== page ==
Wrigley Field, the 106-year old Major League Baseball mecca on Chicago’s North Side, was designated last week as a National Historic Landmark by the National Park Service. The somewhat rare designation also means that the iconic ballpark, home to National League franchise the Chicago Cubs since 1916, is also automatically listed on the National Register of Historic Places. Very few, roughly 3 percent, of the over 90,000 NRHP-listed sites across the country also gain National Historic Landmark recognition.
Designed by Zachary Taylor Davis, the stadium is the second oldest MLB stadium behind Boston’s Fenway Park, which was also added to the NRHP in 2012 but lacks National Historic Landmark status. With the inclusion of Wrigley Field, there are now 89 National Historic Landmarks in the state of Illinois with many—the Adler Planetarium, Marquette Building, Shedd Aquarium, and the Sears, Roebuck and Company building to name just a few—being in Chicago. Soldier Field, home to the Chicago Bears and the oldest stadium in the National Football League, was also designated as a National Historic Landmark in 1987 but delisted in 2006 following an extensive renovation completed three years prior.
“The historical significance of Wrigley Field is interwoven into our nation’s story and a key part of what has become America’s beloved pastime for over a century,” said U.S. Secretary of the Interior David L. Bernhardt in a press release. “It is with great enthusiasm that I designate this iconic national treasure, the site of many legendary events, innovations and traditions in baseball history, as a National Historic Landmark.”
Wrigley Field was also was named a Chicago Landmark in 2004.
Wrigley Field didn’t become Wrigley Field until 1927—well over a decade since the first pitch was thrown at the beloved ballpark. From 1920 through 1926, it was known as Cubs Park and, before that, it was named Weeghman Park after Chicago restaurant owner and sports executive Charles Weeghman who opened the stadium in April 1914 for his Chicago Whales. It’s also the last surviving ballpark associated with the Federal League, a very short-lived third MLB league—the Whales were a member alongside other curiously named teams like the Newark Peppers, Baltimore Terrapins, and St. Louis Terriers—that rivaled the National and American Leagues.
The naming of Wrigley Field as a National Historic Landmark is, of course, a cause for Chicagoans and admirers of historic American ballpark, but also a huge financial boon for the Ricketts family, who bought both the Cubs and Wrigley Field in 2009. While Tom Ricketts, chairman of the Cubs, has steered clear of politics, his brother and team co-owner Todd Ricketts is heavily involved in conservative fundraising and currently serves as finance chairman of the Republican National Committee. Both Tom and Todd Ricketts are the sons of Nebraska-born TD Ameritrade founder and billionaire Joe Ricketts.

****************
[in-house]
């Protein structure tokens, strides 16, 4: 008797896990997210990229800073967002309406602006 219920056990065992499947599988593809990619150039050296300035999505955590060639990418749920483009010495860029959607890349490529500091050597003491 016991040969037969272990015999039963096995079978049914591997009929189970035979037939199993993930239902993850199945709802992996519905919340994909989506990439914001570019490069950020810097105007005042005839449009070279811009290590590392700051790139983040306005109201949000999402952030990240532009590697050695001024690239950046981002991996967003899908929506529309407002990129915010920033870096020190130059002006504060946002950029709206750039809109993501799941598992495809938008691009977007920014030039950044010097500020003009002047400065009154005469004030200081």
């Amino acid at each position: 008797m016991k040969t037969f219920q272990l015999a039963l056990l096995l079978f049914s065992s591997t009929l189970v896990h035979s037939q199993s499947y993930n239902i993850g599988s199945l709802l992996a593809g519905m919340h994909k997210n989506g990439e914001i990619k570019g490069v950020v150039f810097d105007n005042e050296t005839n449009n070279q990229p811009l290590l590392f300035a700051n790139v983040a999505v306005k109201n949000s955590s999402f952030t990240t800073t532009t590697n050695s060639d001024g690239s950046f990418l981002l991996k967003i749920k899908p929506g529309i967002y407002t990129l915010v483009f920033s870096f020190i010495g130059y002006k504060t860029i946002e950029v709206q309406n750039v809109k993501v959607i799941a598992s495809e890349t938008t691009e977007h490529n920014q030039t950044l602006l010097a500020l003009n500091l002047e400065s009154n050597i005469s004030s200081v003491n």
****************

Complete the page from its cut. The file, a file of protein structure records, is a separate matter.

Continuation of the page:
For Cubs fans already anguished over the intimate ties between Donald Trump and the team’s ownership, news of the Wrigley Field’s National Historic Landmark designation will likely come with a bitter aftertaste as the Ricketts, who first applied for federal landmark designation in 2013, are now eligible for millions of dollars in historic preservation tax credits. As a team spokesperson told the Chicago Tribune’s Blair Kamin last year, these credits will likely range in the proverbial ballpark of $100 to $125 million.
As noted by Kamin earlier this week, the designation represents a “vindication” of sorts following the completion of a privately funded $1 billion renovation of the park that proved controversial with some longtime times fans and neighbors of the park. The renovation also sparked a federal probe regarding possible ADA compliance violations.
Speaking to the Tribune, Preservation Chicago executive Ward Miller explained that the National Historic Landmark designation could be “very beneficial long-term to them [the Ricketts family] financially.”
The designation also doesn’t necessarily make Wrigley Field immune to future demolition or significant alteration if private funds are used to carry out such actions. However, the stadium’s status as a Chicago city landmark would throw a wrench into any dramatic potential changes down the line as substantial design overhauls at the park must be green-lit by the Commission for Chicago Landmarks.
It’s worth noting that no further overhauls that could raise the ire of preservationists and Cubs fans—or lead to the delisting of the park, like was the case with Soldier Field—are known to be on the horizon following the multi-year renovation project that wrapped up last year. “Wrigley Field is a special place in the hearts of generations of fans,” said Tom Ricketts in the Department of the Interior news release announcing the National Historic Landmark designation. “That’s why, from our first day as owners, we committed to preserving Wrigley, which will now take its well-earned place in the lineup of American history and culture as a national treasure.”